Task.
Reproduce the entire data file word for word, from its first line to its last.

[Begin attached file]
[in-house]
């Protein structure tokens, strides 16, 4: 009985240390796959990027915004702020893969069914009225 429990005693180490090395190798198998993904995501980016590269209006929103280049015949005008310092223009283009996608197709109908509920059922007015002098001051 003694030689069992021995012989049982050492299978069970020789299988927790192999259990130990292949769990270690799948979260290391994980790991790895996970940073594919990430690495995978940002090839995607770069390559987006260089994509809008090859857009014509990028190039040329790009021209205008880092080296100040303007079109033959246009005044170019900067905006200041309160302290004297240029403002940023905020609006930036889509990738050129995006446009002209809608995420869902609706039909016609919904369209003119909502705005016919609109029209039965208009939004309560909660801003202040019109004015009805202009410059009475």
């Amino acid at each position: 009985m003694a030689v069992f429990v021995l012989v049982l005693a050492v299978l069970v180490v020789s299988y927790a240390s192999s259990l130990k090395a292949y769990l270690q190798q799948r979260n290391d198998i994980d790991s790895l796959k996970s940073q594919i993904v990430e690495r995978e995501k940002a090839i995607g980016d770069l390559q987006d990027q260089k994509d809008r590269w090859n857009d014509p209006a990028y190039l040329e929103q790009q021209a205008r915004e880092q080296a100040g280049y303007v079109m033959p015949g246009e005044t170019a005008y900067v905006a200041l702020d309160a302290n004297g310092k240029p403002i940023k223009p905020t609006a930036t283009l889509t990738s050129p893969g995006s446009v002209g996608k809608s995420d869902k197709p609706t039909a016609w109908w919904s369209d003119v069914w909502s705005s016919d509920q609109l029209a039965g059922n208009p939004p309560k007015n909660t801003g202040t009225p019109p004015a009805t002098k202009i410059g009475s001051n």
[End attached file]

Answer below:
[in-house]
């Protein structure tokens, strides 16, 4: 009985240390796959990027915004702020893969069914009225 429990005693180490090395190798198998993904995501980016590269209006929103280049015949005008310092223009283009996608197709109908509920059922007015002098001051 003694030689069992021995012989049982050492299978069970020789299988927790192999259990130990292949769990270690799948979260290391994980790991790895996970940073594919990430690495995978940002090839995607770069390559987006260089994509809008090859857009014509990028190039040329790009021209205008880092080296100040303007079109033959246009005044170019900067905006200041309160302290004297240029403002940023905020609006930036889509990738050129995006446009002209809608995420869902609706039909016609919904369209003119909502705005016919609109029209039965208009939004309560909660801003202040019109004015009805202009410059009475």
């Amino acid at each position: 009985m003694a030689v069992f429990v021995l012989v049982l005693a050492v299978l069970v180490v020789s299988y927790a240390s192999s259990l130990k090395a292949y769990l270690q190798q799948r979260n290391d198998i994980d790991s790895l796959k996970s940073q594919i993904v990430e690495r995978e995501k940002a090839i995607g980016d770069l390559q987006d990027q260089k994509d809008r590269w090859n857009d014509p209006a990028y190039l040329e929103q790009q021209a205008r915004e880092q080296a100040g280049y303007v079109m033959p015949g246009e005044t170019a005008y900067v905006a200041l702020d309160a302290n004297g310092k240029p403002i940023k223009p905020t609006a930036t283009l889509t990738s050129p893969g995006s446009v002209g996608k809608s995420d869902k197709p609706t039909a016609w109908w919904s369209d003119v069914w909502s705005s016919d509920q609109l029209a039965g059922n208009p939004p309560k007015n909660t801003g202040t009225p019109p004015a009805t002098k202009i410059g009475s001051n």